Articles of Incorporation

(redirected from Corporate Charters)
Also found in: Dictionary, Thesaurus, Financial.

Articles of Incorporation

The document that must be filed with an appropriate government agency, commonly the office of the Secretary of State, if the owners of a business want it to be given legal recognition as a corporation.

Articles of incorporation, sometimes called a certificate of incorporation, must set forth certain information as mandated by statute. Although laws vary from state to state, the purposes of the corporation and the rights and liabilities of shareholders and directors are typical provisions required in the document. Official forms are prescribed in many states.

Once the articles of incorporation are filed with the secretary of state, corporate existence begins. In some jurisdictions, a formal certificate of incorporation attached to a duplicate of the articles must be issued to the applicant before the business will be given legal status as a corporation.

articles of incorporation

n. the basic charter of a corporation which spells out the name, basic purpose, incorporators, amount and types of stock which may be issued, and any special characteristics such as being non-profit. Each state has its own system of approval of articles, prohibits names which are confusingly similar to those of existing corporations (so an incorporator can test the name by applying to reserve the name), sets specific requirements for non-profits (charitable, religious, educational, public service, and so forth), and regulates the issuance of shares of stock. Articles must be signed by the incorporating person or persons or by the first board of directors. Major stock issuances require application to the Securities and Exchange Commission. The starting point for filing and approval of Articles of Incorporation is usually the state's Secretary of State. There will be a fee and, often, a deposit of an estimated first year's taxes. (See: corporation)

References in periodicals archive ?
(19) Nevertheless, Centros, Uberseering, and Inspire Art are of essential importance to the existence or non-existence of a transatlantic market for corporate charters. The reason can be summed up as follows: As long as the Member States of the Community managed to prevent an intra-European market for corporate charters via the real seat rule, they could hardly be expected to eliminate the various obstacles that prevent European businesses from incorporating in the United States.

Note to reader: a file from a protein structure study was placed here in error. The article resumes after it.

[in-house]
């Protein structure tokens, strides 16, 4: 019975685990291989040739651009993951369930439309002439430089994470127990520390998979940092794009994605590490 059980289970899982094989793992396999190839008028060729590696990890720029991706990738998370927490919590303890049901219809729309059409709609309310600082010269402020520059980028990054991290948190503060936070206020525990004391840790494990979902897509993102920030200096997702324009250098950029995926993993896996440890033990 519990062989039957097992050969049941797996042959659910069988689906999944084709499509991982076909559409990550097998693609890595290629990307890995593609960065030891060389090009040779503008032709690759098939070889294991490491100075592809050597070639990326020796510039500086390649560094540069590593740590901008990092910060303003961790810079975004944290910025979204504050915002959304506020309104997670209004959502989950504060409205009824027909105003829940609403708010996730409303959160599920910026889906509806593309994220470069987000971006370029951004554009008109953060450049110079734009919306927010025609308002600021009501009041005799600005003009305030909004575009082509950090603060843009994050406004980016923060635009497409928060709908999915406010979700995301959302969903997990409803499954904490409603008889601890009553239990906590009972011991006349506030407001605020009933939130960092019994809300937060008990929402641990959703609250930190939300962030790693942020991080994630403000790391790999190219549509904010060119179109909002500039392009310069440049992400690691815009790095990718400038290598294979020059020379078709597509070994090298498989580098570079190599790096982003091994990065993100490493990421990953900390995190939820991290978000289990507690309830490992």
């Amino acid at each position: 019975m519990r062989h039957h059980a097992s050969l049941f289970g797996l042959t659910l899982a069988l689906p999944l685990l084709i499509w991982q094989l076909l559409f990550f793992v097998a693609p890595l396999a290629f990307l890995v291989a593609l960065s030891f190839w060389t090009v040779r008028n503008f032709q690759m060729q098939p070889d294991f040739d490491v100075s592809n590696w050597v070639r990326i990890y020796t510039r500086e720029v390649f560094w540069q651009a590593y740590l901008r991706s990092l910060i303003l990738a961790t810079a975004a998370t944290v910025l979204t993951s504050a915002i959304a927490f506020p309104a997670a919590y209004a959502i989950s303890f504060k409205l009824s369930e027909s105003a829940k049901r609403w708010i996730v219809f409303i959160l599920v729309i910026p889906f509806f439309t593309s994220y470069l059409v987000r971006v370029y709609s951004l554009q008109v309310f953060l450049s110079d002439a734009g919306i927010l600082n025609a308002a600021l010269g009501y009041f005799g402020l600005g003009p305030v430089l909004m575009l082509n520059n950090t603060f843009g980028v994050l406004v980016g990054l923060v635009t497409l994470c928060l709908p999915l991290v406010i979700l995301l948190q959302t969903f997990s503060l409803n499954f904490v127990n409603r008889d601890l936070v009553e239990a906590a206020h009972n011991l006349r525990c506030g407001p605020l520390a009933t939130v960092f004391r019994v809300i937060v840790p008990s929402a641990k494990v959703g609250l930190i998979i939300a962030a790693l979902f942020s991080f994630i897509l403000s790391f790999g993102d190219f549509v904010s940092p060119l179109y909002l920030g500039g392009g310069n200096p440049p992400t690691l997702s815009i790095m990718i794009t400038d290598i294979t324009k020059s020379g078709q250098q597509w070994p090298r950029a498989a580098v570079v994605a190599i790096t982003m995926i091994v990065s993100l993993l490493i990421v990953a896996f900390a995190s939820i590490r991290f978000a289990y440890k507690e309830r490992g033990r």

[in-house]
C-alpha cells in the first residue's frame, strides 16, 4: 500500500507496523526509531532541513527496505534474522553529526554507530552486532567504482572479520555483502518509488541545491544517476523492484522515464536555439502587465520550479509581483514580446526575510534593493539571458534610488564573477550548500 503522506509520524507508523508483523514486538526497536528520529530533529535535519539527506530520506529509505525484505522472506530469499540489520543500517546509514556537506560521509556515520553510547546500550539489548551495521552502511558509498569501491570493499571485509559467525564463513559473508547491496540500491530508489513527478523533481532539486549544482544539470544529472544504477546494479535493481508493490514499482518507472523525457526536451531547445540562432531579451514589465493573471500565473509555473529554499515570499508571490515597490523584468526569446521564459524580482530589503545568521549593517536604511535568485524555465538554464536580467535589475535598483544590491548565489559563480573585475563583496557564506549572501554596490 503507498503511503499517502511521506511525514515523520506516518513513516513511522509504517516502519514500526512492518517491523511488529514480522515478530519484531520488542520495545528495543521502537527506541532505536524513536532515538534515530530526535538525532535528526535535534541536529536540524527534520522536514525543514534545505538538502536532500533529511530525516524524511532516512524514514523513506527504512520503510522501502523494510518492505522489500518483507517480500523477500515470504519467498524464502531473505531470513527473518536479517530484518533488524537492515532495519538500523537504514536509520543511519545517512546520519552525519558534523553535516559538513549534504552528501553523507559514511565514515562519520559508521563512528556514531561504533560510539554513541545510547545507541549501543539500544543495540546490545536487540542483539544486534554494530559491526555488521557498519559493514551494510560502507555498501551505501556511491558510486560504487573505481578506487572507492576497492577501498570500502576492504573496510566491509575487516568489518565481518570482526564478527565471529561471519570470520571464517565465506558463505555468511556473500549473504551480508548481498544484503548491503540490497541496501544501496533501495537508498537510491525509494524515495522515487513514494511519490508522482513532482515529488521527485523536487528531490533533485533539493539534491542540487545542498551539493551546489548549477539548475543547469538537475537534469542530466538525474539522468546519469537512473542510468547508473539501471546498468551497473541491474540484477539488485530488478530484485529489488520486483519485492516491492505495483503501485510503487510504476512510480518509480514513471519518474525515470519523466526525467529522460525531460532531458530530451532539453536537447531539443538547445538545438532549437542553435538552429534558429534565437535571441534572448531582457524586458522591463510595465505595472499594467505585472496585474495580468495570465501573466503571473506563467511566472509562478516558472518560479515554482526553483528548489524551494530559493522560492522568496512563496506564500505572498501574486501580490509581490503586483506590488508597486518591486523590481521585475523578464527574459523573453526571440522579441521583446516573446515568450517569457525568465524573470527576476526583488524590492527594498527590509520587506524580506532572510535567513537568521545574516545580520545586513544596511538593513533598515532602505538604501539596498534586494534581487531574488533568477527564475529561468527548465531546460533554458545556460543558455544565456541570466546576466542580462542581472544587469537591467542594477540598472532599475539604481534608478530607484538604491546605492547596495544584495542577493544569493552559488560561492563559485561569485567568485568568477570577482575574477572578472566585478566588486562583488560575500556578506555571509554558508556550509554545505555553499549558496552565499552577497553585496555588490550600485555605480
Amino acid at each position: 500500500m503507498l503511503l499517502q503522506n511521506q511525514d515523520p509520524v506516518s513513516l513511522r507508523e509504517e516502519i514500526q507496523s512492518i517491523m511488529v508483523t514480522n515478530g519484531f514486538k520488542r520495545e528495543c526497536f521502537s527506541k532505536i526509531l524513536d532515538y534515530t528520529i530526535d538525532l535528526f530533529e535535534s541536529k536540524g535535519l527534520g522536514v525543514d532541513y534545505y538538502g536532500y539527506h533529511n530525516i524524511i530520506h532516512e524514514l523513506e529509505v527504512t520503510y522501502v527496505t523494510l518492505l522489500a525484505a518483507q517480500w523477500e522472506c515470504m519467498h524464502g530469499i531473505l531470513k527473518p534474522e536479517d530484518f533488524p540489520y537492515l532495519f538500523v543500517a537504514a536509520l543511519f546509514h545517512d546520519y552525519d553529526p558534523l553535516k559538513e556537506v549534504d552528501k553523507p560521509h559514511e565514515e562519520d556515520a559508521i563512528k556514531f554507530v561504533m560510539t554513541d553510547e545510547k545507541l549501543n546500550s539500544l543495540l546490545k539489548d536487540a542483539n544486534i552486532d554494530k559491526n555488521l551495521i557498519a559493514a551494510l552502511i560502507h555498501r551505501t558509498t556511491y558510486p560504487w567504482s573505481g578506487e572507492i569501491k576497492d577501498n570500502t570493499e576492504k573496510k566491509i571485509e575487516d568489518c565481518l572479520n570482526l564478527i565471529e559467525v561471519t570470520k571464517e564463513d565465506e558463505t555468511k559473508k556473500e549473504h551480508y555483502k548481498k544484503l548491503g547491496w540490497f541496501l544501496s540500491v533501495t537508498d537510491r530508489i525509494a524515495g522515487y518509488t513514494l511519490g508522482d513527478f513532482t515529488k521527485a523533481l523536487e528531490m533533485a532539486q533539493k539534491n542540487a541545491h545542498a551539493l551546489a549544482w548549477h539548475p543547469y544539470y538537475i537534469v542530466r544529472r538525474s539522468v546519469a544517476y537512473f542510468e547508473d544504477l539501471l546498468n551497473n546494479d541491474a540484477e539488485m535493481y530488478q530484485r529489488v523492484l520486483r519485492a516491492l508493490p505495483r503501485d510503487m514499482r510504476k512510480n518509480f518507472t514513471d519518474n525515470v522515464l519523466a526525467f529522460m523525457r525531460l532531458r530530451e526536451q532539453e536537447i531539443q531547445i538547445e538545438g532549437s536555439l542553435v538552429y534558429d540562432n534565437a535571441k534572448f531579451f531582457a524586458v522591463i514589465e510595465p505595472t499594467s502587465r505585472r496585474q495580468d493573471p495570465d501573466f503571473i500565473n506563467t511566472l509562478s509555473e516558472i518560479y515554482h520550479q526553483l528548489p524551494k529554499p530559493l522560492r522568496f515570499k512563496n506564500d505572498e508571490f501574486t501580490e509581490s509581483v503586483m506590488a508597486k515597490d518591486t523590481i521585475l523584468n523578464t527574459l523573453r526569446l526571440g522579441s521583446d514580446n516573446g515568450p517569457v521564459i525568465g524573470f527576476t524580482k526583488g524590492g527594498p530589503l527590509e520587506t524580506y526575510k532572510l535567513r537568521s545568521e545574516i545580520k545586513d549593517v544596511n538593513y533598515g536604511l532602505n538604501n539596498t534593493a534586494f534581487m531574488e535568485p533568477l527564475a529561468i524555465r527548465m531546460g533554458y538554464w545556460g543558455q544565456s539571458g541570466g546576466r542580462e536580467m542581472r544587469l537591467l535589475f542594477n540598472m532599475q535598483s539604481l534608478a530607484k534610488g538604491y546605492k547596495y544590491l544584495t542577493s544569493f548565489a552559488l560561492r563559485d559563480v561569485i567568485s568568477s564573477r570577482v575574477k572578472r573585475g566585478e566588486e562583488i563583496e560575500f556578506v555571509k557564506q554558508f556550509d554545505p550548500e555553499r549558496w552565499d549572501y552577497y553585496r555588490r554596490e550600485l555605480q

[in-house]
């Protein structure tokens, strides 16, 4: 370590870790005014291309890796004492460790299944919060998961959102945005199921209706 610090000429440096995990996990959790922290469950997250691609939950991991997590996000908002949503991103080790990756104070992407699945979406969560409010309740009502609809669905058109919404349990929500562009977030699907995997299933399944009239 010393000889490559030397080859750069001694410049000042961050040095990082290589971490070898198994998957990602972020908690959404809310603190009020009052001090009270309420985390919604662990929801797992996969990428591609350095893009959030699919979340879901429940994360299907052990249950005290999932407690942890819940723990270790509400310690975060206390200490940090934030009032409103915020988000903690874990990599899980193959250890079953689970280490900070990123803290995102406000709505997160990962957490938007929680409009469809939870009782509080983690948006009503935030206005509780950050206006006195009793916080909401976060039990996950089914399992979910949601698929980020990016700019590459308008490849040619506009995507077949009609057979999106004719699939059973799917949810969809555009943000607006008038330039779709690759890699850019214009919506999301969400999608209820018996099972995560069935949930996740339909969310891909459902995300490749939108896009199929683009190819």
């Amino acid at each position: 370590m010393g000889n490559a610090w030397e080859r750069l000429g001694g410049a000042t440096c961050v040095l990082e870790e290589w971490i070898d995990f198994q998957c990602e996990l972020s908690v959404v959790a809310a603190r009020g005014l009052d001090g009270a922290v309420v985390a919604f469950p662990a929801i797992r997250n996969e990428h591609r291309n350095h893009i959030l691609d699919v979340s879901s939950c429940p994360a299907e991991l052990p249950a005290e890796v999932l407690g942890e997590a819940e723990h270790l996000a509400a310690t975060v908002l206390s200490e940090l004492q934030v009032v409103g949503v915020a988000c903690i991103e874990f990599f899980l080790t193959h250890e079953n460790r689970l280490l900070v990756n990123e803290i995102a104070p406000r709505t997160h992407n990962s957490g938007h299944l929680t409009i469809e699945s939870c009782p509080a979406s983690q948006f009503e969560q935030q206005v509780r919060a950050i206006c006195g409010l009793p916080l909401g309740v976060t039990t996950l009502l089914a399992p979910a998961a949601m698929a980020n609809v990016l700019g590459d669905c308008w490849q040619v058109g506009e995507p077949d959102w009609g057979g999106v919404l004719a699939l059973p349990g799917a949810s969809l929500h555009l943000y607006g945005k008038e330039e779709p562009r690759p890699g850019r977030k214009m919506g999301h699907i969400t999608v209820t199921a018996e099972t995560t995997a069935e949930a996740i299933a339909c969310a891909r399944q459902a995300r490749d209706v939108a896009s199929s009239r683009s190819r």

(1.) See Lucian Arye Bebchuk & Assaf Hamdani, Vigorous Race or Leisurely Walk: Reconsidering Competition Over Corporate Charters, 112 YALE L.J.
details of firms' corporate charters, so long as those details fall
Although state and federal courts have consistently recognized the authority of attorneys general to revoke corporate charters, attorneys general have rarely chosen to exercise this option against large corporations.
In the days before general incorporation laws, corporate charters were a special privilege.
Various American organizations have done research into the corporate charters in their home states in the past few years, and attempted to pressure their attorneys general into taking action.
If the corporate charter provisions that are examined here allow managers to extract benefits that raise expense ratios, and ultimately fund discounts, then at least part of the theory of managerialism has been shown to be relevant, and many other of the suspected entrenchment mechanisms (e.g., golden parachutes and poison pills) are likely to detract from the value of shareholders' wealth.
Cary in the Yale Law Journal on the pernicious effects of interstate competition for corporate charters.
(17) The twelve trustees of the college, who had been incorporated as "The Trustees of Dartmouth College" to run the religious and literary institution, brought a suit for the corporate property after the New Hampshire state legislature passed acts amending the corporate charter. (18) The state legislature's acts gave the state control over the college by creating a board of state-appointed overseers and transferring property vested in the old trustees to a new board of trustees.
What is interesting is that crony capitalism in the granting of corporate charters vanished completely over time.
Although we have been seeking here to make a persuasive case for the consumer protection theory of restricted voting schemes, we do not mean to suggest that there were no other motives behind their adoption, or that the reasons for adopting restricted voting--whether consumer protection or something else--were always clear in the minds of the individuals who formed business corporations or the minds of the legislators who granted individual corporate charters or enacted general corporation statutes.

Full browser ?